Charley loans money each week to Willy, with little hope of ever seeing it repaid, and even offers him jobs which Willy turns down out of stubborn pride. Neither he nor Bernard, or even Jenny, Charley’s secretary played by Val Tomlinson, really believe Willy’s desperate boasts.

The cracks have already appeared by the time father and sons meet for dinner and life really starts to fall apart after a row with Biff who is constantly interrupted as he tries to tell of a business meeting built on a lie, a meeting that was no more than a fanciful pipe dream.

Willy storms off and would be lothario Happy, who has a habit of seducing the fiancées of the stores’ executives, or at least that’s his claim, picks up Miss Forsythe in the restaurant, along with her friend Letta, played by Henna McKell and Valentine Besry, for a night of . . . well unadorned lust if one is honest, for him and Biff. Willy forgotten in a search for sex.

Then we have Howard, played by James Cutajar, son of the founder of the Warner firm Willy has worked for for more than 30 years. Loyalty is not a high selling point when you are not selling though. Willy wants to stop travelling and work in his home city of New York, Howard just wants someone who can sell, so goodbye Willy, come back if you sort yourself out. The cracks in Willy’s world have become chasms.

Howard and willy

James Cutajar as Howard who is more interested in his new wire recorder than Willy's problems

The play is littered with flashbacks, visits from Ben, Biff and Happy as kids, buying the Loman home in Brooklyn, which has just one payment left on the mortgage, and then there is the woman – secretary to a big Boston buyer, who Willy knows, in both a social and Biblical sense.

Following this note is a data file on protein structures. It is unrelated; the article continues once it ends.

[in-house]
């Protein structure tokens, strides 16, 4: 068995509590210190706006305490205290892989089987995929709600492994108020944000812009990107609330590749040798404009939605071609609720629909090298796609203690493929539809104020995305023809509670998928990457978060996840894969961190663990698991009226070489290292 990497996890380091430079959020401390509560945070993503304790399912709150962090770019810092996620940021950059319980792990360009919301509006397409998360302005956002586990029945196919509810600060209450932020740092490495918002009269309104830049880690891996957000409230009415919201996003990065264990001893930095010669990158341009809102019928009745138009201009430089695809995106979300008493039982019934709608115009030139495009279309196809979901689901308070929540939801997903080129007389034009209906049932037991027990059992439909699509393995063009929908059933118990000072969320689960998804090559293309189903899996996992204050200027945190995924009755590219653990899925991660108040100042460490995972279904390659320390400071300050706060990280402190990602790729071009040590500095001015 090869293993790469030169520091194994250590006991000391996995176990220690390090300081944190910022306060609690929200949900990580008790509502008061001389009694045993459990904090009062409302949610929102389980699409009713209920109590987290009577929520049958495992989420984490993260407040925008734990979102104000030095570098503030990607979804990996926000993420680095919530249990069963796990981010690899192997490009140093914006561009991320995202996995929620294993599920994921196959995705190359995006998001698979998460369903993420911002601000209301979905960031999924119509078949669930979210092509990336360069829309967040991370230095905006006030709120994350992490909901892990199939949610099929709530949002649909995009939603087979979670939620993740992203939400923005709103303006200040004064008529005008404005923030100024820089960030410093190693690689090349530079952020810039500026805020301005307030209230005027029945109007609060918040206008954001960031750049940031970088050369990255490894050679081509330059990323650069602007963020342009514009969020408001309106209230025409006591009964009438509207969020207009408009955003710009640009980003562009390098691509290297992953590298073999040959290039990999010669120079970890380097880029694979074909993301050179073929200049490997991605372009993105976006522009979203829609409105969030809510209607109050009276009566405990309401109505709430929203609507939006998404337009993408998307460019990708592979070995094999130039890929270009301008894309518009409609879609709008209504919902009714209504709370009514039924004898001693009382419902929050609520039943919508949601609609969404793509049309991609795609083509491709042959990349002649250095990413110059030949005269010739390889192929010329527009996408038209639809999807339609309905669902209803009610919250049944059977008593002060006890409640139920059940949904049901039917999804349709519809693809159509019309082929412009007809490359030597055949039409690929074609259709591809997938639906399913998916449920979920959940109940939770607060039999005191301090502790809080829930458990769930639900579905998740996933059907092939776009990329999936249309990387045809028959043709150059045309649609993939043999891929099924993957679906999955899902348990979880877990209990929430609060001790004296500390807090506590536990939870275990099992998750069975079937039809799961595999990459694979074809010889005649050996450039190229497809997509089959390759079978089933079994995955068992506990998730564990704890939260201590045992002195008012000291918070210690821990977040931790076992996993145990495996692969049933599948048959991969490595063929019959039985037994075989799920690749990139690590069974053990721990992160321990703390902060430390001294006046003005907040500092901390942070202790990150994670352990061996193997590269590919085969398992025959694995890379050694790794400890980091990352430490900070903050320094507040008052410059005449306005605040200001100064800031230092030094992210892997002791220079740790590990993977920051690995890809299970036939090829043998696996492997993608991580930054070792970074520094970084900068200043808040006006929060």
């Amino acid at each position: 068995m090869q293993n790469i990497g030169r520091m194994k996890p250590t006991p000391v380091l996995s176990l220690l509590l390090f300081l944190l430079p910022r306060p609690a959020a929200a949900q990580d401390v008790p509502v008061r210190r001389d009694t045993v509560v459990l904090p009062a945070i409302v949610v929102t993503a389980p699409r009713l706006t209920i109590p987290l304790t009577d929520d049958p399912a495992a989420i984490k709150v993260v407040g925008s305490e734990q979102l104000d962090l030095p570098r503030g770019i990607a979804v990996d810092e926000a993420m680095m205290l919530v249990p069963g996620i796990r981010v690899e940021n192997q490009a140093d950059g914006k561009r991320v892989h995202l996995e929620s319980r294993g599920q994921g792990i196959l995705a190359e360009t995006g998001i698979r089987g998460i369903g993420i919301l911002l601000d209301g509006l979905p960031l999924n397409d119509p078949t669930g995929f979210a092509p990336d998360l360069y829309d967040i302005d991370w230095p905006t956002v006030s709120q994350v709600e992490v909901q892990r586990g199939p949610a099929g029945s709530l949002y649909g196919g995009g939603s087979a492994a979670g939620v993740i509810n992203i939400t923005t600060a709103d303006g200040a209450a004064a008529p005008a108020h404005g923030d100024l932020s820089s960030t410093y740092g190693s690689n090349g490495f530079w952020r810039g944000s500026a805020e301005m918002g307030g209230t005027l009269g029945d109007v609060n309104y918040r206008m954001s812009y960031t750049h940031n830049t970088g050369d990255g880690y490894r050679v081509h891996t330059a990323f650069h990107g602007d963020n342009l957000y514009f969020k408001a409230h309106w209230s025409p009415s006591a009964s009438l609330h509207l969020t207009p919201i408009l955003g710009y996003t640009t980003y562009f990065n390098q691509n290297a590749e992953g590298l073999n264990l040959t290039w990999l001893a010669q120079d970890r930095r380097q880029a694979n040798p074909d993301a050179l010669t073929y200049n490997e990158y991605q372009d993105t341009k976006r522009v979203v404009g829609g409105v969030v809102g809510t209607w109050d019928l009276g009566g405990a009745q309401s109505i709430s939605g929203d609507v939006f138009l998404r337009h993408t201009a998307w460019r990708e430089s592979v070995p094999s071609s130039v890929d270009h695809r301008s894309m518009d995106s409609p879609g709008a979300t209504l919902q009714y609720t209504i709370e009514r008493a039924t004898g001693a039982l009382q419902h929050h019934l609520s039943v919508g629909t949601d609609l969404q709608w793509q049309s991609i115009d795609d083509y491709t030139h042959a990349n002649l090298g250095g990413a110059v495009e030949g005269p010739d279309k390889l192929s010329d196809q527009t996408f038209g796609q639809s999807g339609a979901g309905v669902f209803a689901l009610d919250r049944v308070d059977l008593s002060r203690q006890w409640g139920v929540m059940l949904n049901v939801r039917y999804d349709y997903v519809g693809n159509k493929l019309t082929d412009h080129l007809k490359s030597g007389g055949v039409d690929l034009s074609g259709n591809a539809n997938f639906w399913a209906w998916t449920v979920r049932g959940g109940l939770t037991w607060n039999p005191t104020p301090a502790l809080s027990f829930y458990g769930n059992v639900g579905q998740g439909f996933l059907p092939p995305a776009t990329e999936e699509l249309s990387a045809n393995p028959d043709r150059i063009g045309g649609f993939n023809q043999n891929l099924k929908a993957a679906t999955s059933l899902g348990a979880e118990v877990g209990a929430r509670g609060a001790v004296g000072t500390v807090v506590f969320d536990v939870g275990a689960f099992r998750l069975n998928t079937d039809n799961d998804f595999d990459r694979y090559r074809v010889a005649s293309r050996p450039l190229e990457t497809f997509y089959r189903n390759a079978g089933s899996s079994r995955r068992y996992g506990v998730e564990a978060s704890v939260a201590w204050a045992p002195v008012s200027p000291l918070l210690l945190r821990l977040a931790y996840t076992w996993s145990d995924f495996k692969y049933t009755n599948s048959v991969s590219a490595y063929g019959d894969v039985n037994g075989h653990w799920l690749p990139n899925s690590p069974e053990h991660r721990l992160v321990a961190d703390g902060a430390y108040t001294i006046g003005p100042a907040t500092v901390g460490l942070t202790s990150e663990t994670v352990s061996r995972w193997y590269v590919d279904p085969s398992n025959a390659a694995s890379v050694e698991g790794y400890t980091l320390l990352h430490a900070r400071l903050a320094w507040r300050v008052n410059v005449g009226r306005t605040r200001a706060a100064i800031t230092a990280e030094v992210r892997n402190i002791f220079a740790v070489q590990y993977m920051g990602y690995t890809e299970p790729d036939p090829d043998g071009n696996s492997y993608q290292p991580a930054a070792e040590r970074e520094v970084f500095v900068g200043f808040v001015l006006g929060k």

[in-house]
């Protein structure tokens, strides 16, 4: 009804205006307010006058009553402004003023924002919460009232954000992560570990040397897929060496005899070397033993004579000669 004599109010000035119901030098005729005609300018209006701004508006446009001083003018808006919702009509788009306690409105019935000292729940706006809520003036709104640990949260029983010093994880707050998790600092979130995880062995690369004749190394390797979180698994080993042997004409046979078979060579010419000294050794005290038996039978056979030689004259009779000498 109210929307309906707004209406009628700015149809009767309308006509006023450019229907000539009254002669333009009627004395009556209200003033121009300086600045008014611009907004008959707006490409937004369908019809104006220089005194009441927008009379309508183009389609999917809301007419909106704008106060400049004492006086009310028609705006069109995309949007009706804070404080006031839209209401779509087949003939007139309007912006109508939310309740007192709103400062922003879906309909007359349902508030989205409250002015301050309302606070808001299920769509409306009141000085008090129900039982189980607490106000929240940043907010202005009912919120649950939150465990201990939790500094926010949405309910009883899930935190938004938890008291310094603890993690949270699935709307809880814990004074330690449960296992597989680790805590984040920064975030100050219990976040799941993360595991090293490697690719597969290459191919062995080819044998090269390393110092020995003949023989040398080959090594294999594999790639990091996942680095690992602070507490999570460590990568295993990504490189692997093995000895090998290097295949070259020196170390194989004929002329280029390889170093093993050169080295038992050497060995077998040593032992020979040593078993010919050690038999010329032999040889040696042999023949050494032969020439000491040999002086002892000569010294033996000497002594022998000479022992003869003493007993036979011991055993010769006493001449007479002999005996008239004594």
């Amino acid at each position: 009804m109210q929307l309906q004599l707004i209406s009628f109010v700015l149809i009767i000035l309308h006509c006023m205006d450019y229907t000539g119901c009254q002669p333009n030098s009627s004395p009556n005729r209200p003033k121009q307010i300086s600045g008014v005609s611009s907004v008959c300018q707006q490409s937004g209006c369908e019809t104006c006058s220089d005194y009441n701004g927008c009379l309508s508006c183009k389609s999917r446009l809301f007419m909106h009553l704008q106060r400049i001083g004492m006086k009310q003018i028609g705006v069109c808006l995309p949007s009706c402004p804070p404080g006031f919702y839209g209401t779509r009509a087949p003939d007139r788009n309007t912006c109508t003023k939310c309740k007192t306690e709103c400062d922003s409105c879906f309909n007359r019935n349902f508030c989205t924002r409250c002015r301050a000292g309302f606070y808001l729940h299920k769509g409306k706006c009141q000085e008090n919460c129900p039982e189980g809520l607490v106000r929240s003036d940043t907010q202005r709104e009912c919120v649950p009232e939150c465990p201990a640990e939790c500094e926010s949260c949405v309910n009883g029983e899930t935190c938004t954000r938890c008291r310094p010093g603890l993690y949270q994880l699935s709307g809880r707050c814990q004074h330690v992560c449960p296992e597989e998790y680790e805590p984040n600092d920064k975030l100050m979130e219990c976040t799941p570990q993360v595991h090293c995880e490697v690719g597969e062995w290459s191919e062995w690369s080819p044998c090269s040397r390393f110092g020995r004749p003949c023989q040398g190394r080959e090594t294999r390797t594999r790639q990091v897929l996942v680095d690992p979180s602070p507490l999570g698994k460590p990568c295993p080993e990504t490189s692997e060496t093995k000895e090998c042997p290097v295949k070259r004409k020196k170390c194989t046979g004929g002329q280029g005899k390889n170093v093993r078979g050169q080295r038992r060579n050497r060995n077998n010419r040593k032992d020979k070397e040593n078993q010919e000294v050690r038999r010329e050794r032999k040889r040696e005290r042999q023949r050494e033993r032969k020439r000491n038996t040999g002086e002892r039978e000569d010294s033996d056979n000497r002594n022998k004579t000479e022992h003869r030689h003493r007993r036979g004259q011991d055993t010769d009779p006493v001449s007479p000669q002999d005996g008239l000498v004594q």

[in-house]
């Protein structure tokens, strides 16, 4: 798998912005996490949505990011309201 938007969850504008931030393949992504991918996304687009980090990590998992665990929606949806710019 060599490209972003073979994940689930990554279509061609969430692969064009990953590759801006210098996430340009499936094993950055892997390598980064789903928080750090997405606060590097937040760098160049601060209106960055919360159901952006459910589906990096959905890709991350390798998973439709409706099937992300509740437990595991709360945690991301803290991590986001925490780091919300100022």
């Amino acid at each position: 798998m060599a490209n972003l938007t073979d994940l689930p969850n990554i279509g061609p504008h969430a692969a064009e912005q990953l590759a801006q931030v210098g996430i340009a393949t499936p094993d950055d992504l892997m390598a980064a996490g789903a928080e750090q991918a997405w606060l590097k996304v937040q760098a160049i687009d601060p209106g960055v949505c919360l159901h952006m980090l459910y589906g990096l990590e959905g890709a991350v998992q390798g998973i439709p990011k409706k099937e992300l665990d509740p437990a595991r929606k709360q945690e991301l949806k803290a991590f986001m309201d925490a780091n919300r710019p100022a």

Gill Williams’ character doesn’t warrant a name, the other woman often loses out on that score, but her part is perhaps much more significant in this tale than the away day dalliance she is a part of.

It all comes to a head when Biff launches into a speech full of anger and frustration laying out some home truths about Linda, about Willy and Happy the assistant to an assistant to an assistant and ever downwards, real, powerful emotion from Sargent here.

Jobless, broke, and desperate Willy still sees this as a positive, a sign Biff loves him as he formulates a plan to help Biff get started in business, whether he wants to be in business or not.

The end is perhaps inevitable, the clue is in the title. And, despite the boasts, not one buyer from New England turned up to pay their respects.

Arthur Miller has the ability to write about ordinary people. Few of us know a gangster, a murderer or a victim, common fare in drama, but we know, or come across salesmen, shop assistants, people in low skilled jobs,

And the problems of the Loman family, unemployment, changing nature of jobs, even making jobs sound better or more important that they are, are not unfamiliar. It might be exaggerated, more than any family has to bear all at once, but it is something we can still relate to, elements we might have witnessed of even experienced, which makes it more personal, a drama we live through.

The cast do a fine job with what is a complex and wordy play, all the action is in the dialogue. Malcolm Robertshaw has designed a two tier set, bedrooms above, kitchen below, with a New York skyline behind, with a neat trick of a reversable tablecloth to change kitchen to restaurant in an instant.

Its all aided by at times dramatic lighting from Andrew Noakes and incidental sound from Luke Stockbridge,

Directed by Alison Cahill, Willy will be selling his tragic story to 25-03-23.

Roger Clarke